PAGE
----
Dictionary of Traded Goods and Commodities, 1550-1820. Originally published by University of Wolverhampton, Wolverhampton, 2007.
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The SKIN of the BEAR, mainly the brown, but also the polar bear. The Books of Rates specified red, black and white skins. They have not been noted for sale in the shops, appearing only in official documents like the Books of Rates and in Houghton.
As a TEXTILE, bearskin was a COARSE, thick, durable WOOLLEN CLOTH with a shaggy nap used to make APPAREL such as OVERCOATs. Montgomery, quoting Arthur Young's Tour of the Southern Counties (1768), gave Witney as the place of manufacture. Valuations varied considerably, ranging from 8d to 2s 8d the YARD.
The one entry found in the Dictionary Archive consists of the purchase of 'one beasil or Holland tyke or bolster' by an educated GENTLEMAN of Sussex [Diaries (Moore)]. It is therefore relatively unlikely that 'beasil' is a dialect term. It has not been located in the dictionaries. His entry is obscure unless one assumes that by 'bolster' he was using a shortened form of 'BOLSTER case', a use that the OED does not cite. Most likely the diarist bought a TICK made of HOLLAND, but whether for a BED or a BOLSTER is not clear.
DRIED GINGER beaten to make it more usable. Dried ginger was an intractable material and was difficult to prepare. Although some was grated into RAZED GINGER, and some ground into GROUND GINGER, some was merely crushed to allow the flavour to escape. It was valued very low, sometimes as as little as 2d LB.
An amphibious rodent, noted in trade for the BEAVER SKIN used as a FUR, and for the soft under fur known as BEAVER WOOL. CASTOREUM was another product obtained from the beaver. The native beaver was hunted so extensively in the Middle Ages, that it became extinct during the early-modern period. During this time, therefore, a new field of exploitation was opened in northen America, whence most products came.
Beaver, or Beaver cloth, was the name given in the eighteenth century to a stout WOOLLEN CLOTH with a raised finish resembling beaver fur [Montgomery (1984)]. As such it is found among similar fabrics in advertisements as in the one for 'Beavers, Hunters, Corduroys, Thicksets, Velvets, Velveret' [Newspapers (1780)]. The term was also used elliptically for BEAVER HAT.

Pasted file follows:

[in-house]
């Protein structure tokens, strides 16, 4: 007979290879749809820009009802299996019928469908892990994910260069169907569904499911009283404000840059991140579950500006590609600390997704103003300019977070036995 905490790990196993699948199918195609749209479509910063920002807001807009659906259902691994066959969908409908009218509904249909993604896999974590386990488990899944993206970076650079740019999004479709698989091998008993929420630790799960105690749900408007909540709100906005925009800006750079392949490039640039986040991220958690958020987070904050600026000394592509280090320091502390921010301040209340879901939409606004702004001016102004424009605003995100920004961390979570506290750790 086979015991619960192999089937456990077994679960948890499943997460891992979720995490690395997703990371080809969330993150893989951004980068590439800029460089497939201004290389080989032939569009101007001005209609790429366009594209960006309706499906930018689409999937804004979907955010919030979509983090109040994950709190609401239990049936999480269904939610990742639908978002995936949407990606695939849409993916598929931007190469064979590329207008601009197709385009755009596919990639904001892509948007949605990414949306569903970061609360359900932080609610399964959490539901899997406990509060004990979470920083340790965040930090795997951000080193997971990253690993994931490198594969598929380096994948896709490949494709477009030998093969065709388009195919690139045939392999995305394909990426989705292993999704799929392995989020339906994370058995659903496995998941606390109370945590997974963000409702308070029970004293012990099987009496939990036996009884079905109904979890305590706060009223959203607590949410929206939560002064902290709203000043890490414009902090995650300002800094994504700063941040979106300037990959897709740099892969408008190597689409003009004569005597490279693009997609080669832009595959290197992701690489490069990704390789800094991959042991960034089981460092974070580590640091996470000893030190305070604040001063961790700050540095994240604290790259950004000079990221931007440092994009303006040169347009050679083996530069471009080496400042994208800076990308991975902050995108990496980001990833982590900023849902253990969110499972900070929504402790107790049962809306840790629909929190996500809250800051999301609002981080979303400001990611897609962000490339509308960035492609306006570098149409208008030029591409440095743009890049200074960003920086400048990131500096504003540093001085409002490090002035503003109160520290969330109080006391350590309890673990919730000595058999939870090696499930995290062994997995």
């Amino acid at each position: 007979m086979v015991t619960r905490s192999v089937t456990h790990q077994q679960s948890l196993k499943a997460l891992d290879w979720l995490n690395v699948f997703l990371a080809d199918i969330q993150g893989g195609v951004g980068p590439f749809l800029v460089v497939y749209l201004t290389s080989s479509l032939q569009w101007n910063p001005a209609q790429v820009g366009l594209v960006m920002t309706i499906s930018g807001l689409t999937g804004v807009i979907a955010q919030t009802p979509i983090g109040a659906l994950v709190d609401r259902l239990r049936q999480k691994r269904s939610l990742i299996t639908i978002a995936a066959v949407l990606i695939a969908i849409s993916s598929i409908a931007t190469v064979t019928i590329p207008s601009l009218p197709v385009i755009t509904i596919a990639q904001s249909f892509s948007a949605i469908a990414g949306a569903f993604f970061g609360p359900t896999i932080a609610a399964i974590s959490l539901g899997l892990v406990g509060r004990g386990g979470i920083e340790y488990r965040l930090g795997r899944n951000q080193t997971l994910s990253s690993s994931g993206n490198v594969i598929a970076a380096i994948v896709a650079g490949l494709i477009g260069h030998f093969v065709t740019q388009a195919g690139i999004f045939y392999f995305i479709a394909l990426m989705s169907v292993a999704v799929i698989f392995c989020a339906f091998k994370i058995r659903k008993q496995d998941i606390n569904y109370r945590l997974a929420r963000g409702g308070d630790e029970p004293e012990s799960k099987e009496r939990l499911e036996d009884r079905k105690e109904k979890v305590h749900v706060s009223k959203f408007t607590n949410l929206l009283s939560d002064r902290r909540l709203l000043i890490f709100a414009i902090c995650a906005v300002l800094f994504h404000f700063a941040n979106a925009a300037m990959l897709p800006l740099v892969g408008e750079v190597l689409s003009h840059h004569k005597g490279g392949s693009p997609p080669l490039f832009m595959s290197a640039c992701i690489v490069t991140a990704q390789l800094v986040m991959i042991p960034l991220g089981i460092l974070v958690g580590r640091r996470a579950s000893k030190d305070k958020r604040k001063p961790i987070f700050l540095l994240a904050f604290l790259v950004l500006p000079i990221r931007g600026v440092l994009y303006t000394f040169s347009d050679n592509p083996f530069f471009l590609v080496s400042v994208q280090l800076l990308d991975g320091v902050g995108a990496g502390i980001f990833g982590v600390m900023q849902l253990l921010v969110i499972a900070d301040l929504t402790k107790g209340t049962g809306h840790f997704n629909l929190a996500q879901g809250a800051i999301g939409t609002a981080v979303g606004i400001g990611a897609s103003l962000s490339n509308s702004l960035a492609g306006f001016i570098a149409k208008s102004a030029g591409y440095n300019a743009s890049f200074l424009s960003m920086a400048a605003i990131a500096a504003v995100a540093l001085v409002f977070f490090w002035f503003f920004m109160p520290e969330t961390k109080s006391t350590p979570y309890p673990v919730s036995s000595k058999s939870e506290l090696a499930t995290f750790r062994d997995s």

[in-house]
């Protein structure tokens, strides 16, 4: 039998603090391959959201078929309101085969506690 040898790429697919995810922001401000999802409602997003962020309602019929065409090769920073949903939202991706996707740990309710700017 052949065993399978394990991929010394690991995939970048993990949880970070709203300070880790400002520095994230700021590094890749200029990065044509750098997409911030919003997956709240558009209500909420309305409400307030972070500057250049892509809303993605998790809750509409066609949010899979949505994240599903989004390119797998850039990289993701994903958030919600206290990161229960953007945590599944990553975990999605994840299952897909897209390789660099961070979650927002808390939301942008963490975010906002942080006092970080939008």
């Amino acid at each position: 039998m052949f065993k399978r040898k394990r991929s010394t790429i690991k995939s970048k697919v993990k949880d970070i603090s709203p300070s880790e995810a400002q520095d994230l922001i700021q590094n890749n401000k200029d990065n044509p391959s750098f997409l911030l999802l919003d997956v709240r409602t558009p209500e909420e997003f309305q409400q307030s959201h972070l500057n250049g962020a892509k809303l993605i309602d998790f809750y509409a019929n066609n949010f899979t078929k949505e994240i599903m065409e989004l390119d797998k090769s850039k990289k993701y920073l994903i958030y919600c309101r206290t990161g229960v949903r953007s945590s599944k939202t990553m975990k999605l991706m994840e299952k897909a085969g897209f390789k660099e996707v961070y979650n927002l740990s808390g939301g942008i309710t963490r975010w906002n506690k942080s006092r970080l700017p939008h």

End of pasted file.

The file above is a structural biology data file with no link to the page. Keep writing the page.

See also BEAVER BELLY, BEAVER HAIR, BEAVER HAT, BEAVER SKIN, BEAVER WOMB, BEAVER WOOL, CASTOREUM.
Sources: Acts, Diaries, Houghton, Inventories (late), Newspapers, Patents, Rates, Tradecards.
References: Montgomery (1984).
The meaning of this term is ambiguous. It is almost certainly an alternative meaning of BEAVER WOMB, in which case its main use was for the BEAVER WOOL plucked or shorn from it. However, the difference in rate per piece in 1582 between the bellies (8d.) and the skin (5s.) is considerable. An early meaning of 'Belly' given in the OED, and references in medicine to the bellies of the SKINK raises the possibility that this was a reference to CASTOREUM or more particularly to the 'Beaver Cods' from which it was extracted [Rates (1657)].
The guard HAIR of the BEAVER, after separation from the BEAVER WOOL. It was mainly used to make itmes like a BRUSH, hence entries like 'Two beaver brushes at 8d' [Inventories (1682)], but it may also have been used in addition to the wool to make the BEAVER HAT.
Also found shortened to BEAVER, the term referred to a FELT HAT made of BEAVER WOOL or its fur, or some imitation of it; formerly worn by both sexes, but increasingly chiefly by men. After the Restoration of the monarchy in 1660, the beaver hat became fashionable, hence Samuel Pepys' pride in his new clothes and 'a new beaver, which altogether is very noble' [Diaries (Pepys)]. Such hats went under a variety of names as one advertisement shows: 'fine Beavers, Beaverets, Casters, Beaver Carolinas'. The same advertisement indicates how expensive they could be, offering 'fine large Beaver hats at 25 shillings a piece which were formerly sold for 50 shillings' [Newspapers (1707)]. Inevitably, the hat attracted the attention of innovators. For example, in the 1790s, a patent was taken out for 'Manufacturing waterproof hats, in imitation of beaver-hats' [Patents (1794)].